These days it's easy to simply buy an index fund, and your returns should (roughly) match the market. But if you pick the right individual stocks, you could make more than that. For example, the Chevron Corporation (NYSE:CVX) share price is up 38% in the last 1 year, clearly besting the market decline of around 23% (not including dividends). If it can keep that out-performance up over the long term, investors will do very well! However, the stock hasn't done so well in the longer term, with the stock only up 26% in three years.
Let's take a look at the underlying fundamentals over the longer term, and see if they've been consistent with shareholders returns.
To quote Buffett, 'Ships will sail around the world but the Flat Earth Society will flourish. There will continue to be wide discrepancies between price and value in the marketplace...' One imperfect but simple way to consider how the market perception of a company has shifted is to compare the change in the earnings per share (EPS) with the share price movement.
During the last year Chevron saw its earnings per share (EPS) increase strongly. This remarkable growth rate may not be sustainable, but it is still impressive. We are not surprised the share price is up. Strong growth like this can be evidence of a fundamental inflection point in the business, making it a good time to investigate the stock more closely.
The graphic below depicts how EPS has changed over time (unveil the exact values by clicking on the image).
We know that Chevron has improved its bottom line lately, but is it going to grow revenue? This free report showing analyst revenue forecasts should help you figure out if the EPS growth can be sustained.
What About Dividends?
It is important to consider the total shareholder return, as well as the share price return, for any given stock. The TSR incorporates the value of any spin-offs or discounted capital raisings, along with any dividends, based on the assumption that the dividends are reinvested. So for companies that pay a generous dividend, the TSR is often a lot higher than the share price return. In the case of Chevron, it has a TSR of 43% for the last 1 year. That exceeds its share price return that we previously mentioned. The dividends paid by the company have thusly boosted the total shareholder return.
A Different Perspective
We're pleased to report that Chevron shareholders have received a total shareholder return of 43% over one year. Of course, that includes the dividend. Since the one-year TSR is better than the five-year TSR (the latter coming in at 9% per year), it would seem that the stock's performance has improved in recent times. Given the share price momentum remains strong, it might be worth taking a closer look at the stock, lest you miss an opportunity. While it is well worth considering the different impacts that market conditions can have on the share price, there are other factors that are even more important. Case in point: We've spotted 1 warning sign for Chevron you should be aware of.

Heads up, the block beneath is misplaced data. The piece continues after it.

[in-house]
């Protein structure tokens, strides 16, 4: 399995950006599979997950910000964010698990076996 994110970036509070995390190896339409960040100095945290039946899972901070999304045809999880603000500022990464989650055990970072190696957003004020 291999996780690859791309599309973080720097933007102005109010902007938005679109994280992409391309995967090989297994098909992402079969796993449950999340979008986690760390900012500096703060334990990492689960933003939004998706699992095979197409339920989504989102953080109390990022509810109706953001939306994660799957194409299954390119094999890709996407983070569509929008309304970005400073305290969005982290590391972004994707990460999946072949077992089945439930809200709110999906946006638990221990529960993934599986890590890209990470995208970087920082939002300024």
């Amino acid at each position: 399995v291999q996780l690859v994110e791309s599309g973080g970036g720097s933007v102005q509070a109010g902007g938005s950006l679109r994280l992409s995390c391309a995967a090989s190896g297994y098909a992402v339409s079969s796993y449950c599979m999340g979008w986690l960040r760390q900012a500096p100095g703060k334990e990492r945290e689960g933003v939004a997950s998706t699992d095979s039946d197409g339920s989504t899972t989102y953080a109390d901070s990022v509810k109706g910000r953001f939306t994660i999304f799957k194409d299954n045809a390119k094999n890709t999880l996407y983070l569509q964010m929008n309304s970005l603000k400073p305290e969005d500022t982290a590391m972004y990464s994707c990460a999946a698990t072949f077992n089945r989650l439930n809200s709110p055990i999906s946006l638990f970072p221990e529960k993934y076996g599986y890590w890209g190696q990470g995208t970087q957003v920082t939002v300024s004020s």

Of course, you might find a fantastic investment by looking elsewhere. So take a peek at this free list of companies we expect will grow earnings.
Please note, the market returns quoted in this article reflect the market weighted average returns of stocks that currently trade on US exchanges.
Have feedback on this article? Concerned about the content? Get in touch with us directly. Alternatively, email editorial-team (at) simplywallst.com.
This article by Simply Wall St is general in nature. We provide commentary based on historical data and analyst forecasts only using an unbiased methodology and our articles are not intended to be financial advice. It does not constitute a recommendation to buy or sell any stock, and does not take account of your objectives, or your financial situation. We aim to bring you long-term focused analysis driven by fundamental data. Note that our analysis may not factor in the latest price-sensitive company announcements or qualitative material. Simply Wall St has no position in any stocks mentioned.
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